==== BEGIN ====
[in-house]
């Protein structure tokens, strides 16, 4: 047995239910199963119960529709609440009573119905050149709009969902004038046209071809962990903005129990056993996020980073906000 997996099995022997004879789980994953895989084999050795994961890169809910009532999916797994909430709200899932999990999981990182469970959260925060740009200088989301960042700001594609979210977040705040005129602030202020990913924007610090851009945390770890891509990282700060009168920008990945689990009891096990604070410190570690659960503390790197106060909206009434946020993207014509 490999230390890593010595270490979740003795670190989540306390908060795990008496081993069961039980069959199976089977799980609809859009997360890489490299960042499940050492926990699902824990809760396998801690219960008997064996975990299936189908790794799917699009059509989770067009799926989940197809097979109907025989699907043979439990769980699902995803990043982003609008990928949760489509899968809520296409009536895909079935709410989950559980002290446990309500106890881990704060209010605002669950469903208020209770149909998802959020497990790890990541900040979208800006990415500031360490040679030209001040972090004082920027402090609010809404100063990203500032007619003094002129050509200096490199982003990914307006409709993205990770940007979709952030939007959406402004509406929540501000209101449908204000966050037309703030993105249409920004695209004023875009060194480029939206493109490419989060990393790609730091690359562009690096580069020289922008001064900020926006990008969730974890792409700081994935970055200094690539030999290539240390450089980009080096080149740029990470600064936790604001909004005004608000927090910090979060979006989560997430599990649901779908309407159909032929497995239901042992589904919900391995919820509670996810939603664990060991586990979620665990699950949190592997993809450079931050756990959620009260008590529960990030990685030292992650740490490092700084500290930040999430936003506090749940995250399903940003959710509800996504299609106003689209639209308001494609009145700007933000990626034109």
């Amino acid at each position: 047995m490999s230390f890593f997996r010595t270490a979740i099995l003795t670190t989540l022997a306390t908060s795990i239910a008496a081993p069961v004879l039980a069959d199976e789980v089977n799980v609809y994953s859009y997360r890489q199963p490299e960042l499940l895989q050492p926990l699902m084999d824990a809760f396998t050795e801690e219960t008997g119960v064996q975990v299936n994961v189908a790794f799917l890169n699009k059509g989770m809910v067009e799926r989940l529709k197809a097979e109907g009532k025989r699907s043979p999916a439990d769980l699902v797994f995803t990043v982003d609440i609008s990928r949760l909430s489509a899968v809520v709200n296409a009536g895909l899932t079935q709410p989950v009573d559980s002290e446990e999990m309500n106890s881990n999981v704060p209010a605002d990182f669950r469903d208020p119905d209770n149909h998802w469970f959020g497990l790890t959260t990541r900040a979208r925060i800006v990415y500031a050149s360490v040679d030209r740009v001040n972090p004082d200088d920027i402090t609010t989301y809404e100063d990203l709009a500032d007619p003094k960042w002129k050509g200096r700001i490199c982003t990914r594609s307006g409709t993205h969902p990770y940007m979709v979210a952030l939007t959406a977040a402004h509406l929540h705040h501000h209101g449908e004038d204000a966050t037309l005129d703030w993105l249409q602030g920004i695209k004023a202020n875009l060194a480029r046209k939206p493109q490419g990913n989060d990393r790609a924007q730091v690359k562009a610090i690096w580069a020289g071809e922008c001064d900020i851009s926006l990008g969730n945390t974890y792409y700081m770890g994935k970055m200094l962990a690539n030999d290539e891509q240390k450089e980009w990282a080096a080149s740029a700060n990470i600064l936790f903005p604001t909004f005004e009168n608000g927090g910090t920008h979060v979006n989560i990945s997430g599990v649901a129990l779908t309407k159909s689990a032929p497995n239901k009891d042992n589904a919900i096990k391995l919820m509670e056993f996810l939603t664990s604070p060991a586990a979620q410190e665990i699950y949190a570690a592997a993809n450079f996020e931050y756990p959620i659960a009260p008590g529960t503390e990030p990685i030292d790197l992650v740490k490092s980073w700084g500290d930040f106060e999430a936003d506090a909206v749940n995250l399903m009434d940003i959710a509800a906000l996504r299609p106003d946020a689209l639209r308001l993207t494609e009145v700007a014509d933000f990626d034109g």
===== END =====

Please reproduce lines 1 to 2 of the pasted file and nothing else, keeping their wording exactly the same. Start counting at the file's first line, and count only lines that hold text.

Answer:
[in-house]
């Protein structure tokens, strides 16, 4: 047995239910199963119960529709609440009573119905050149709009969902004038046209071809962990903005129990056993996020980073906000 997996099995022997004879789980994953895989084999050795994961890169809910009532999916797994909430709200899932999990999981990182469970959260925060740009200088989301960042700001594609979210977040705040005129602030202020990913924007610090851009945390770890891509990282700060009168920008990945689990009891096990604070410190570690659960503390790197106060909206009434946020993207014509 490999230390890593010595270490979740003795670190989540306390908060795990008496081993069961039980069959199976089977799980609809859009997360890489490299960042499940050492926990699902824990809760396998801690219960008997064996975990299936189908790794799917699009059509989770067009799926989940197809097979109907025989699907043979439990769980699902995803990043982003609008990928949760489509899968809520296409009536895909079935709410989950559980002290446990309500106890881990704060209010605002669950469903208020209770149909998802959020497990790890990541900040979208800006990415500031360490040679030209001040972090004082920027402090609010809404100063990203500032007619003094002129050509200096490199982003990914307006409709993205990770940007979709952030939007959406402004509406929540501000209101449908204000966050037309703030993105249409920004695209004023875009060194480029939206493109490419989060990393790609730091690359562009690096580069020289922008001064900020926006990008969730974890792409700081994935970055200094690539030999290539240390450089980009080096080149740029990470600064936790604001909004005004608000927090910090979060979006989560997430599990649901779908309407159909032929497995239901042992589904919900391995919820509670996810939603664990060991586990979620665990699950949190592997993809450079931050756990959620009260008590529960990030990685030292992650740490490092700084500290930040999430936003506090749940995250399903940003959710509800996504299609106003689209639209308001494609009145700007933000990626034109």